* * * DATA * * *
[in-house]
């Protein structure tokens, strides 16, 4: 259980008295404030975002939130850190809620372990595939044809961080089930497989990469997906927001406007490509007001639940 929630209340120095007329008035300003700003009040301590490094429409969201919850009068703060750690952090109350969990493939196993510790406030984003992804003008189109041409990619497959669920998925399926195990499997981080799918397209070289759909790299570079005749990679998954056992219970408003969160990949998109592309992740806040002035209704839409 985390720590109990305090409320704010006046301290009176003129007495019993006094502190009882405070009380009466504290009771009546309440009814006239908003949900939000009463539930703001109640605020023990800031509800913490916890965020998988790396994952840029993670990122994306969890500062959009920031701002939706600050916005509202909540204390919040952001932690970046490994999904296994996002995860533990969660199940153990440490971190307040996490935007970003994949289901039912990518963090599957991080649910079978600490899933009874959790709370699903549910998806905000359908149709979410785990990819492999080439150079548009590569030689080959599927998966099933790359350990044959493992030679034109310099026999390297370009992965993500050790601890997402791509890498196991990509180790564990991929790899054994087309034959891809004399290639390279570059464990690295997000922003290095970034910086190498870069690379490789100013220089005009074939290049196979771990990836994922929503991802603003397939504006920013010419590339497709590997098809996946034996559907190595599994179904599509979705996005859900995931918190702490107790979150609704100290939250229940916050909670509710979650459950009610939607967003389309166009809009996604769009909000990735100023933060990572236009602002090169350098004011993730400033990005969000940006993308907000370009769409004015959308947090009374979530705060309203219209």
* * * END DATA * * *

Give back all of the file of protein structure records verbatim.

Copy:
[in-house]
């Protein structure tokens, strides 16, 4: 259980008295404030975002939130850190809620372990595939044809961080089930497989990469997906927001406007490509007001639940 929630209340120095007329008035300003700003009040301590490094429409969201919850009068703060750690952090109350969990493939196993510790406030984003992804003008189109041409990619497959669920998925399926195990499997981080799918397209070289759909790299570079005749990679998954056992219970408003969160990949998109592309992740806040002035209704839409 985390720590109990305090409320704010006046301290009176003129007495019993006094502190009882405070009380009466504290009771009546309440009814006239908003949900939000009463539930703001109640605020023990800031509800913490916890965020998988790396994952840029993670990122994306969890500062959009920031701002939706600050916005509202909540204390919040952001932690970046490994999904296994996002995860533990969660199940153990440490971190307040996490935007970003994949289901039912990518963090599957991080649910079978600490899933009874959790709370699903549910998806905000359908149709979410785990990819492999080439150079548009590569030689080959599927998966099933790359350990044959493992030679034109310099026999390297370009992965993500050790601890997402791509890498196991990509180790564990991929790899054994087309034959891809004399290639390279570059464990690295997000922003290095970034910086190498870069690379490789100013220089005009074939290049196979771990990836994922929503991802603003397939504006920013010419590339497709590997098809996946034996559907190595599994179904599509979705996005859900995931918190702490107790979150609704100290939250229940916050909670509710979650459950009610939607967003389309166009809009996604769009909000990735100023933060990572236009602002090169350098004011993730400033990005969000940006993308907000370009769409004015959308947090009374979530705060309203219209």